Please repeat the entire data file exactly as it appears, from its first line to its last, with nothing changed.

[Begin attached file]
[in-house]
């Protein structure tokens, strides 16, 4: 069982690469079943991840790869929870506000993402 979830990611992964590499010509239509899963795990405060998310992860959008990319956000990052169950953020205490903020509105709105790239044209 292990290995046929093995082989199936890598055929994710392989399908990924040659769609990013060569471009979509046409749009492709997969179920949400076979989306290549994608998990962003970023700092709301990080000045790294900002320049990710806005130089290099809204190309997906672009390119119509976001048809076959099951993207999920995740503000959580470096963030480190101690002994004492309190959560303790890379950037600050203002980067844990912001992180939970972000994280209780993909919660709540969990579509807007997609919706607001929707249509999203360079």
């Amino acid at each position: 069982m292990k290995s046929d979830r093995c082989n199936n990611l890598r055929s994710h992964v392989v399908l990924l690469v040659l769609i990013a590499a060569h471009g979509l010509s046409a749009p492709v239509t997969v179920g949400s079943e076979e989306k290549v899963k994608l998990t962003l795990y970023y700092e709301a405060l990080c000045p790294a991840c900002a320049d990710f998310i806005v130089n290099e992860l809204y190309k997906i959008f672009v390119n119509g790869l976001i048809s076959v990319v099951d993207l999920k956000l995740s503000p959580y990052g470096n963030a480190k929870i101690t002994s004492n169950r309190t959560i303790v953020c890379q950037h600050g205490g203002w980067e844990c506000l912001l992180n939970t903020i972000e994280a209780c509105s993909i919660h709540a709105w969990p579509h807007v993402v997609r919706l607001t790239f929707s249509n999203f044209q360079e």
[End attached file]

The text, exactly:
[in-house]
């Protein structure tokens, strides 16, 4: 069982690469079943991840790869929870506000993402 979830990611992964590499010509239509899963795990405060998310992860959008990319956000990052169950953020205490903020509105709105790239044209 292990290995046929093995082989199936890598055929994710392989399908990924040659769609990013060569471009979509046409749009492709997969179920949400076979989306290549994608998990962003970023700092709301990080000045790294900002320049990710806005130089290099809204190309997906672009390119119509976001048809076959099951993207999920995740503000959580470096963030480190101690002994004492309190959560303790890379950037600050203002980067844990912001992180939970972000994280209780993909919660709540969990579509807007997609919706607001929707249509999203360079």
């Amino acid at each position: 069982m292990k290995s046929d979830r093995c082989n199936n990611l890598r055929s994710h992964v392989v399908l990924l690469v040659l769609i990013a590499a060569h471009g979509l010509s046409a749009p492709v239509t997969v179920g949400s079943e076979e989306k290549v899963k994608l998990t962003l795990y970023y700092e709301a405060l990080c000045p790294a991840c900002a320049d990710f998310i806005v130089n290099e992860l809204y190309k997906i959008f672009v390119n119509g790869l976001i048809s076959v990319v099951d993207l999920k956000l995740s503000p959580y990052g470096n963030a480190k929870i101690t002994s004492n169950r309190t959560i303790v953020c890379q950037h600050g205490g203002w980067e844990c506000l912001l992180n939970t903020i972000e994280a209780c509105s993909i919660h709540a709105w969990p579509h807007v993402v997609r919706l607001t790239f929707s249509n999203f044209q360079e």